I've a collection of several essays, handwritten, from those glorious days in Roscoe & Gladstone. The name sounds grander than it actually was, but you'll be pleased to know that the tutors remain total losers:
I'm in the third year of a Geology and Physical Geography degree. Apparently that means I enjoy looking at rocks. Not true!
Nice one Dave... The uninspirational tutors displayed a telling lack of scholarship - no culture of learning, and an absolute void of a collegiate atmosphere. And so, we created our own, a candle/conception that would become enflamed within the mad walls of 47 Greenbank Rd, and flickers still today here on The Filter^ (Thomas, James, Andrew and myself all lived together throughout university).
I'd sit at my desk, back in 1999, writing essays, by candlelight, to the outside noise of vomiting and general debauchery. I'd turn up for lectures wanting to learn more, a condition that others found amusing. I still remember bumping into Stephen Lai, in The Cambridge, and discussing Cambridge economics, and really being glad to have found someone willing to tutor, teach, and encourage my unsophisticated enthusiasm.
Thus far, i've presented "our group" as being an enclave, on account of the seriousness with which we studied. A type of outcast, excluded from the rumble of the adolescent trouble flowing around us. But it wasn't like that - Randolph Quirk made sure that we were feeling the pulse of glorious intoxication. Strolling through the streets of Liverpool - pineapple in hand - like caged spirits, literally. It was in pubs that we thought, and planned. That's where the ideas came.
I've always been uneasy about the books vs beer distinction - the impression that work and play are at odds. In the words of Gavin Ekins, people who work hard and play hard wake up drunk! That's indeed true, but waking up drunk is better than going to bed sober.
All I'm trying to say, is that books and beer are compliments. My Rational Addictions are intertwined, and soothe and cojole any modicum of talent I possess. I had a slight book buying binge today, picking up Emile Durkheim, Selected Writings; Max Weber, by Reinhard Bendix; The Doctrine of Saint-Simon; Extraordinary Groups; Economics: An Awkward Corner, by Joan Robinson; The Economist as Preacher, by George Stigler; and The Thrust Toward Technique. And all for just $1! Usually it's the book fetish that costs me the most, and the alcohol intake that's relatively cheap. And there'll be a beer buying binge this weekend, because in my research I'm in need of a BLAST.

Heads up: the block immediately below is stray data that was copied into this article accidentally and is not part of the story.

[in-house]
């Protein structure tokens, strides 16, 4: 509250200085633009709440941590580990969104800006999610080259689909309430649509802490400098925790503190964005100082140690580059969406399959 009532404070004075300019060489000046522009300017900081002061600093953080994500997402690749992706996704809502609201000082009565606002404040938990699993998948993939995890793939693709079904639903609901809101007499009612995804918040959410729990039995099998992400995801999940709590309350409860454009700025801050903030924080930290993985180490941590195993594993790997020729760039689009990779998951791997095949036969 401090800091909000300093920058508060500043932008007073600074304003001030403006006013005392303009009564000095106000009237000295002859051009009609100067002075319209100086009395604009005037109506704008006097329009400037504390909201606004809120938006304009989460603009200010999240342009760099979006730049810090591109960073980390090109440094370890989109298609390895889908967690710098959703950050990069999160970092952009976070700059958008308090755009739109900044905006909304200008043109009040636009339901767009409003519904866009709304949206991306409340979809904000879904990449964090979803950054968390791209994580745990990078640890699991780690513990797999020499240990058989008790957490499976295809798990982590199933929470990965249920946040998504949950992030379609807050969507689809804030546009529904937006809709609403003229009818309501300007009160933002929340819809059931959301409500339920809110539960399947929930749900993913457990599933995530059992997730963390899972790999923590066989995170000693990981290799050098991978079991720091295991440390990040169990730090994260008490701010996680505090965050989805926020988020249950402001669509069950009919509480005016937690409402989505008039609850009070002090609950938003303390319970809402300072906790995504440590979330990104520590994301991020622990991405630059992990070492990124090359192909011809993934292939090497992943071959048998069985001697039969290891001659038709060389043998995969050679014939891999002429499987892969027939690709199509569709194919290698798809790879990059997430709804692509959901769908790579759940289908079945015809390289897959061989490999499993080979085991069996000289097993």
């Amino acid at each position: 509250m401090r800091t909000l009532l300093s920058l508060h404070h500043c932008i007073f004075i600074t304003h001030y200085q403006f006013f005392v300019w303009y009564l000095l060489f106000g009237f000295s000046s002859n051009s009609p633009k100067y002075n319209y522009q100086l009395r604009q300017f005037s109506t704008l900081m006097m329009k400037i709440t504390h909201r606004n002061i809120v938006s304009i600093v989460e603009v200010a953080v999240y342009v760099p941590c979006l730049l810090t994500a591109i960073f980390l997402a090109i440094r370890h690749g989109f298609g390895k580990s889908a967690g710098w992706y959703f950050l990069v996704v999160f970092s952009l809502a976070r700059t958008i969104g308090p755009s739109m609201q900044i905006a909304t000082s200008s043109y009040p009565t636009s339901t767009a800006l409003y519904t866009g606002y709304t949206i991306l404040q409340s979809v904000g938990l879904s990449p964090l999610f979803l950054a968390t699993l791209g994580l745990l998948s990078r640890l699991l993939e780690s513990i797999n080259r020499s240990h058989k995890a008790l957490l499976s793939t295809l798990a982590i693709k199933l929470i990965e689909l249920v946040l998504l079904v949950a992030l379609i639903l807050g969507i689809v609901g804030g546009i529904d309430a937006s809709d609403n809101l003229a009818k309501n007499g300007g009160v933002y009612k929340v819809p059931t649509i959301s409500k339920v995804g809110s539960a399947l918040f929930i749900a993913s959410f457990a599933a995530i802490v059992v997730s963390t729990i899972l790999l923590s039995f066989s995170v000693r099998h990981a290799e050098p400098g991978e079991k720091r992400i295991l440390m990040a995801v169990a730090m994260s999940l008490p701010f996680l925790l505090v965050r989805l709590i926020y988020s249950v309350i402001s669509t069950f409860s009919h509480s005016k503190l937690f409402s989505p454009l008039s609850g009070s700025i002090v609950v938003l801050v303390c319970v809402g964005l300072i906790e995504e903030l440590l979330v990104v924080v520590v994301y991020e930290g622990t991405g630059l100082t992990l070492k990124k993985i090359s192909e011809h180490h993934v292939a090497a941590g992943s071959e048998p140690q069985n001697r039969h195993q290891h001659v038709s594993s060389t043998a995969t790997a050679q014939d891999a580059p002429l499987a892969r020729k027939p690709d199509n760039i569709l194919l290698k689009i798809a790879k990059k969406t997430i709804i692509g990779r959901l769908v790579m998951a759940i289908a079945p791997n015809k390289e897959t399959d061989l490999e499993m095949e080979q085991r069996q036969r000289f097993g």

The process of Drunkeness is Schumpeterian: creative destruction, innovation, blazing thoughts rapidly cradled. Swirling along with geniune fear that these plans now being made might be lost, you can envision with clarity what you've always been groping for, as the flashing lights perspective kick home. Dorset Police had anice flyer up in Bournemouth asking:
lively and intelligent?
lairy and intolerable?
WHICH ONE ARE YOU?
Ripped off the wall and in my back pocket, notes scribble all over the back, as I make my way home. For the morning...
The next morning begins with a slump - the hangover - the unfortunate aftermath of crouched back and gasps for water, a cup of tea, maybe a nice full English... According to convention the "night out" has two stages: being drunk, then being hungover. But if this were true it would be a fall less intoxicating experience - there's a third stage, called "ALERTNESS RETURNS".
As the physical body starts to recover, and you lie on the sofa with each blissfull stretch of limb, and permit the stretching of mind, all those plans and ideas generated vociferously return. You look through your trouser pockets and notice the little missives that trace out your night and map your lubricated thoughts. You respond to them, fulfill them, and align intention with action. A Kirznerian agent of arbitrage, you stroll through the scenes of mental devastion, tidying up, sorting, arranging. It's like knocking over a bookcase, repenting, and then returning items to the shelf.
And that is why BOOKS & BEER are bedfellows. How each impacts the other, to create the ebb and flow of mental tides. We all live within peaks and troughs, and there's nothing like a night on the lash to blast through monotony and stir up substance. Cheers.